Special circumstances could have resulted in first successful C-section in medieval Prague


The first ever Caesarean section in Europe in which both mother and child survived might have taken place in Prague at the court of Jan of Luxembourg already in the 14th century. Czech historians and doctors have come to the conclusion after examining various written accounts from the era. The results of their research have been published in the magazine Czech gynaecology.

To this date, the first C-section was believed to have taken place in the year 1500 in Switzerland. However, a team of Czech scientists have recently come up with a surprising theory. After examining accounts relating to the birth of a son to Jan’s second wife, Beatrix of Bourbon, they concluded that Václav was born as a result of a C-section in 1337.

Antonín Pařízek, an obstetrician and gynaecologist from Charles University, who was part of the team, says their conclusion is based on indirect pieces of evidence:

“Our conclusion is based on five indirect pieces of evidence. Two letters that were sent in the Bohemian Kingdom, claiming that princess Beatrix gave birth under very special circumstances. And then there were three references from the 16th and 17th centuries which also said the birth was exceptional and that the baby was taken out from the mother’s womb and both the child and the mother miraculously survived.”

Antonín Pařízek,  photo: Czech Television
Mr Pařízek was approached by historians from Charles University, and admits that initially he was very sceptical about a possibility of a successful C-section, given the lack of basic surgical procedures that would enable such an operation back then:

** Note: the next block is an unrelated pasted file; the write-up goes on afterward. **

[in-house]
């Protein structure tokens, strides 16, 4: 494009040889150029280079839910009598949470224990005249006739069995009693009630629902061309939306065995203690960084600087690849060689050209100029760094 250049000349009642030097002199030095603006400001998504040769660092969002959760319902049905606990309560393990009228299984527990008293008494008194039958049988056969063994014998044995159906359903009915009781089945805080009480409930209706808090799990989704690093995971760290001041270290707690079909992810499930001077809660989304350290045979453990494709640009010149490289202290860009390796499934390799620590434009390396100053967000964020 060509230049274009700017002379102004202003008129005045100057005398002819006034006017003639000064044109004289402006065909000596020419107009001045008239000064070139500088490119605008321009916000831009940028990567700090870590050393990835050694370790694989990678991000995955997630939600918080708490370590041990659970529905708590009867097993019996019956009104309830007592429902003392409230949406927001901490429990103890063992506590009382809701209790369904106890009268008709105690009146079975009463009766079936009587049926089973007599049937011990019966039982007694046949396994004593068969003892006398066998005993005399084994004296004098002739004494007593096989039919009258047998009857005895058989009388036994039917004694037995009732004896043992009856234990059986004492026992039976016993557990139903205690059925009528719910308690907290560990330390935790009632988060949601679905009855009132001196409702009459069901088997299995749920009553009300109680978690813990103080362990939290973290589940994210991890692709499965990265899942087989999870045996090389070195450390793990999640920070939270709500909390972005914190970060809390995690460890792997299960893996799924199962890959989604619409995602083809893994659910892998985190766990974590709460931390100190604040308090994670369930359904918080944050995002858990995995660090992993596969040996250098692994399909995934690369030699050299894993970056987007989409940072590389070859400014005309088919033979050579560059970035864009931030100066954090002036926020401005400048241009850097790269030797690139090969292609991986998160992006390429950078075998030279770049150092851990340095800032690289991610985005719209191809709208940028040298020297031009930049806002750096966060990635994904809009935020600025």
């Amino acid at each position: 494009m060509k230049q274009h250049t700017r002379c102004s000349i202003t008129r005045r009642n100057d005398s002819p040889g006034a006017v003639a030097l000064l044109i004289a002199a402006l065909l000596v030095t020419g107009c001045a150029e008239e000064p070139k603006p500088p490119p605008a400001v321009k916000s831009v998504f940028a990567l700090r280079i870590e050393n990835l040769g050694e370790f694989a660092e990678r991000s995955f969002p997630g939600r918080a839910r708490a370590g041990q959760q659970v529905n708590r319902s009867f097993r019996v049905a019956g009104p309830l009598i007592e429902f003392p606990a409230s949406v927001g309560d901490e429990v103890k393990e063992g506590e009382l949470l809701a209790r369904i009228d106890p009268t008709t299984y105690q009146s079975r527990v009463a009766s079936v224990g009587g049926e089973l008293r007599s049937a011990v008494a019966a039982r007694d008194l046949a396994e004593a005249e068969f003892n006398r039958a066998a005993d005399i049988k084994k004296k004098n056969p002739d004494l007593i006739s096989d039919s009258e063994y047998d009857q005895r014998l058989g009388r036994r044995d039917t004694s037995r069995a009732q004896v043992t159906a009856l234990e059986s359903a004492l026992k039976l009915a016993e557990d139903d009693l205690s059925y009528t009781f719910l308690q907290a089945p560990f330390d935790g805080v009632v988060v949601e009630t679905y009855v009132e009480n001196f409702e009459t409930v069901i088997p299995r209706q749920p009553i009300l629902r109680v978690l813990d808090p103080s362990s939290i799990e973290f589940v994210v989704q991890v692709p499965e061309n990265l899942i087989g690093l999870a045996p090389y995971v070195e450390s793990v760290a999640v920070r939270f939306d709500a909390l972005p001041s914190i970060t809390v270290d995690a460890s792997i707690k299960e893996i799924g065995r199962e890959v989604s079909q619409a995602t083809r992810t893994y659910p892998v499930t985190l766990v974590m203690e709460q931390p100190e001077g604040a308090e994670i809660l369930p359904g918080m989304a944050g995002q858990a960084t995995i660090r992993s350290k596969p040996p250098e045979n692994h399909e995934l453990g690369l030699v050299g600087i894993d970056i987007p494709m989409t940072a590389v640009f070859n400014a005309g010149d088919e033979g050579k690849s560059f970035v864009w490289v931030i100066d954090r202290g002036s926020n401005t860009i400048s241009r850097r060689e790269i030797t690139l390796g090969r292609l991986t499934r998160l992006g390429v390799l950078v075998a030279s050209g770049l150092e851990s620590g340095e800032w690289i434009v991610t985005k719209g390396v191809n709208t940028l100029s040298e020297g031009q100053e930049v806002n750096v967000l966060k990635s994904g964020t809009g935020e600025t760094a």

“At that time people didn’t understand the anatomy of the human body. They didn’t know anything about blood circulation. They couldn’t stop bleeding but most of all, they didn’t have anaesthesia. They could deal with all sorts of problems, but they couldn’t perform surgery in the abdominal cavity.”

The first account of a Caesarean section dates from the year 1500 and there are several dozen accounts of C-sections during that century. Despite the discovery of anaesthesia, however, successful caesareans were rare even as late as in the 18th century with death likely in around 90 percent of cases. So how is it possible that Beatrix had survived the procedure? Antonín Pařízek again:

Beatrix of Bourbon
“In this case we think that the C-section was carried out not so much to save the child but to baptize the child to ensure its salvation. According to our theory, the doctors must have thought that the mother was dying or was dead already. They cut out the child and, by happy coincidence, it stayed alive and so did the mother, who came around and, again by a coincidence, did not bleed to death or die of blood poisoning.”

In spite of the earlier discovery of anaesthesia, C-sections have become regular part of obstetrics only in the past 50 years.